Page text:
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Video_1_Autonomous Sequence Generation for a Neural Dynamic Robot: Scene Perception, Serial Order, and Object-Oriented Movement.MP4 (933.39 kB)

Video_1_Autonomous Sequence Generation for a Neural Dynamic Robot: Scene Perception, Serial Order, and Object-Oriented Movement.MP4

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posted on 2019-11-15, 10:10 authored by Jan Tekülve, Adrien Fois, Yulia Sandamirskaya, Gregor Schöner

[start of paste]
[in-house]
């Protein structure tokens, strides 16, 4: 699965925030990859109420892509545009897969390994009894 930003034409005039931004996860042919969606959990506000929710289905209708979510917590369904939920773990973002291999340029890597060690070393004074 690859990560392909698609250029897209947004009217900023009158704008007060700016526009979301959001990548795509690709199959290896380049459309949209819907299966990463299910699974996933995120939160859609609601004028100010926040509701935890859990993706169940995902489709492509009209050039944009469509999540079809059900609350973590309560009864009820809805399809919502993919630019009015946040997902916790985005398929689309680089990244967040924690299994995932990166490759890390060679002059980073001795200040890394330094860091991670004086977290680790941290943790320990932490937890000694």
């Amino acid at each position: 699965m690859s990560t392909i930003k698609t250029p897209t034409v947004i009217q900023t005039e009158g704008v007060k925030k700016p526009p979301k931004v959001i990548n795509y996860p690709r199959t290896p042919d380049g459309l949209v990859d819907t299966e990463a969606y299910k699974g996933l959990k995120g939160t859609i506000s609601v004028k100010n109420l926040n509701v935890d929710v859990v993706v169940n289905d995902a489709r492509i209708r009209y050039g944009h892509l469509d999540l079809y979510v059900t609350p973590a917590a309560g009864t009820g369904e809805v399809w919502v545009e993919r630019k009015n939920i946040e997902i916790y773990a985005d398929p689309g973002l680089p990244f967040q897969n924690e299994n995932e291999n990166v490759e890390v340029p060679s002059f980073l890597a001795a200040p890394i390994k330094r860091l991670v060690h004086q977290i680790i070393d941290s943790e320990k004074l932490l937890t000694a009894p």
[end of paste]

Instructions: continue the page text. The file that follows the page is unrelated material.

Neurally inspired robotics already has a long history that includes reactive systems emulating reflexes, neural oscillators to generate movement patterns, and neural networks as trainable filters for high-dimensional sensory information. Neural inspiration has been less successful at the level of cognition. Decision-making, planning, building and using memories, for instance, are more often addressed in terms of computational algorithms than through neural process models. To move neural process models beyond reactive behavior toward cognition, the capacity to autonomously generate sequences of processing steps is critical. We review a potential solution to this problem that is based on strongly recurrent neural networks described as neural dynamic systems. Their stable states perform elementary motor or cognitive functions while coupled to sensory inputs. The state of the neural dynamics transitions to a new motor or cognitive function when a previously stable neural state becomes unstable. Only when a neural robotic system is capable of acting autonomously does it become a useful to a human user. We demonstrate how a neural dynamic architecture that supports autonomous sequence generation can engage in such interaction. A human user presents colored objects to the robot in a particular order, thus defining a serial order of color concepts. The user then exposes the system to a visual scene that contains the colored objects in a new spatial arrangement. The robot autonomously builds a scene representation by sequentially bringing objects into the attentional foreground. Scene memory updates if the scene changes. The robot performs visual search and then reaches for the objects in the instructed serial order. In doing so, the robot generalizes across time and space, is capable of waiting when an element is missing, and updates its action plans online when the scene changes. The entire flow of behavior emerges from a time-continuous neural dynamics without any controlling or supervisory algorithm.

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